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The Turtles of Tripoli

by Moutaz Ali


In Libya, an environmental civil-society organisation has recently published an encyclopaedia and wants all households to pay attention to it. The book contains information on ways to protect the environment – including waste-sorting for example. In Libya, this is an innovative concept.

“The book is part of a project,” says Najwa Wheba. Her group also runs workshops with teachers, encouraging them to spread the information in schools. She is a co-founder of the civil-society organisation Oxygen Association for Environment Protection.

“The book consists of three chapters. The first focuses on a number of animals and plants and their relevance in the ecological balance,” Wheba explains. “The second chapter discusses urban garbage problems and explains why waste sorting must start at the household level. The third one offers handicraft ideas inspired by nature.”

“Turtles of Tripoli” is the title of efforts that focus on the damage that plastic causes. “Sea turtles die because of plastic bags which look like jellyfish, so they feed on them,” says Thurya Al-Sedig, the chairwoman of Oxygen.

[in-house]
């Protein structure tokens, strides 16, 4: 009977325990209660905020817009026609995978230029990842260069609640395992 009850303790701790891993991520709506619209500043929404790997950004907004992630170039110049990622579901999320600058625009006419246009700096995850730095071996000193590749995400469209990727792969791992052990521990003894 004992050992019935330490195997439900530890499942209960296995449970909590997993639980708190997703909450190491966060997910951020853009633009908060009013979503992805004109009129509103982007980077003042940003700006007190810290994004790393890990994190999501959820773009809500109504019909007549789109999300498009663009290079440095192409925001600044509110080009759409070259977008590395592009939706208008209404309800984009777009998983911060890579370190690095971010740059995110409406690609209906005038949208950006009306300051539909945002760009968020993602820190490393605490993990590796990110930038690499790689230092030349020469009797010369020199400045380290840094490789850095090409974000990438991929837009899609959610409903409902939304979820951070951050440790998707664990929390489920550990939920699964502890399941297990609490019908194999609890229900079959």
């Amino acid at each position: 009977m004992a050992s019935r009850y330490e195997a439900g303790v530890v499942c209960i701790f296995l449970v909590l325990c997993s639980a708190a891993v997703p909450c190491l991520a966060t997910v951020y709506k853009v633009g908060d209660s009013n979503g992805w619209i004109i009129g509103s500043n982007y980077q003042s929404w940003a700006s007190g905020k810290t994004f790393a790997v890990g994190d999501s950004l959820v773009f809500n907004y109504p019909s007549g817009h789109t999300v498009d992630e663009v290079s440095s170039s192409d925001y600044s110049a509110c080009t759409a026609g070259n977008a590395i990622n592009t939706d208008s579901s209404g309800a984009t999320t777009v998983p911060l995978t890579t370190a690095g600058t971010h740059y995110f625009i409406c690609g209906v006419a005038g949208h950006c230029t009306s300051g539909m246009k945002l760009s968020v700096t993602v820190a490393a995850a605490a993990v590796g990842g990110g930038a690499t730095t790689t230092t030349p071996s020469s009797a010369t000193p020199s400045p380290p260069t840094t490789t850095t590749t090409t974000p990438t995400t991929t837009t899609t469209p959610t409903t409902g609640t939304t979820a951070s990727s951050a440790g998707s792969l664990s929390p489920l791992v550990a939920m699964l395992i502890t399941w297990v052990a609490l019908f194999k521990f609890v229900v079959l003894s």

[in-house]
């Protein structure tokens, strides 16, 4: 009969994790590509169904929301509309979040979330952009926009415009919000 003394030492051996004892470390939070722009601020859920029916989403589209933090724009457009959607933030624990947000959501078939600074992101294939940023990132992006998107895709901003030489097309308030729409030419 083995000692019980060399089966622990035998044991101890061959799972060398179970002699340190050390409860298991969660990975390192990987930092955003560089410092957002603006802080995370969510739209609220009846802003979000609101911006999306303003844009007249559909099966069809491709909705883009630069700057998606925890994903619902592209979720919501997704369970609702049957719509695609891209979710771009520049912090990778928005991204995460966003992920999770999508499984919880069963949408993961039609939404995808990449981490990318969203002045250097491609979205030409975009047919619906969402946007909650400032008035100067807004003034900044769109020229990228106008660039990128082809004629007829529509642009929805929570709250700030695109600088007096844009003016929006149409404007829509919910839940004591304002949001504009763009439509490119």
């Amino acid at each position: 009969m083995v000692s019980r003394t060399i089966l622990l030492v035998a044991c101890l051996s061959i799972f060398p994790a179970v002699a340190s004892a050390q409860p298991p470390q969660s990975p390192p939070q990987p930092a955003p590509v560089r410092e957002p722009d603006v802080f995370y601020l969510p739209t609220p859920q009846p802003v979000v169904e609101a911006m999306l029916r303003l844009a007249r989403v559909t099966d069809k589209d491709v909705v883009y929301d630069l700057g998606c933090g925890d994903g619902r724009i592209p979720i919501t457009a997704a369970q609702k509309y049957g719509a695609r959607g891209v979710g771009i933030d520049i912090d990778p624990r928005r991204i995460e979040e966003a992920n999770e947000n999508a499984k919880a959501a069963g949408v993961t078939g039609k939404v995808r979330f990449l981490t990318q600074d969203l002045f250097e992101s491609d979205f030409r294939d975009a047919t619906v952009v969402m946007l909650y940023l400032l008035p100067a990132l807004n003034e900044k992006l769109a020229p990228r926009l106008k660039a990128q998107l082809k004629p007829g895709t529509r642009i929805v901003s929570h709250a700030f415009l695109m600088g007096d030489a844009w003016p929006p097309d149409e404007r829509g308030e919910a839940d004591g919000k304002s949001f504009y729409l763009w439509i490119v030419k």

Hanan Banooga belongs to the teachers’ group. They now want to teach students how to handle garbage at home. “We have formed a team of students from different classes that we call ‘police of environment’.” The team is taught to use three large bags to sort waste in schools and on the school grounds. One is for plastic, one for paper and one for biodegradable waste.

Maher Alshahry, a local environmentalist, says the project is very important even though it has little resources and, so far, does not have much support. “It is a promising start,” he maintains, “and it inspires hope.” He points out that government authorities tend to stay silent on environmental issues, and many are probably unaware of what needs to be done. A clean environment thus depends on civil-society action. Oxygen is implementing its project in coordination with the Tripoli Municipal Council, sponsored by VNG International, a Dutch association which is working on behalf of the EU.

Moutaz Ali is a journalist and lives in Tripoli, Libya.
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Oxygen Association for Environment Protection:

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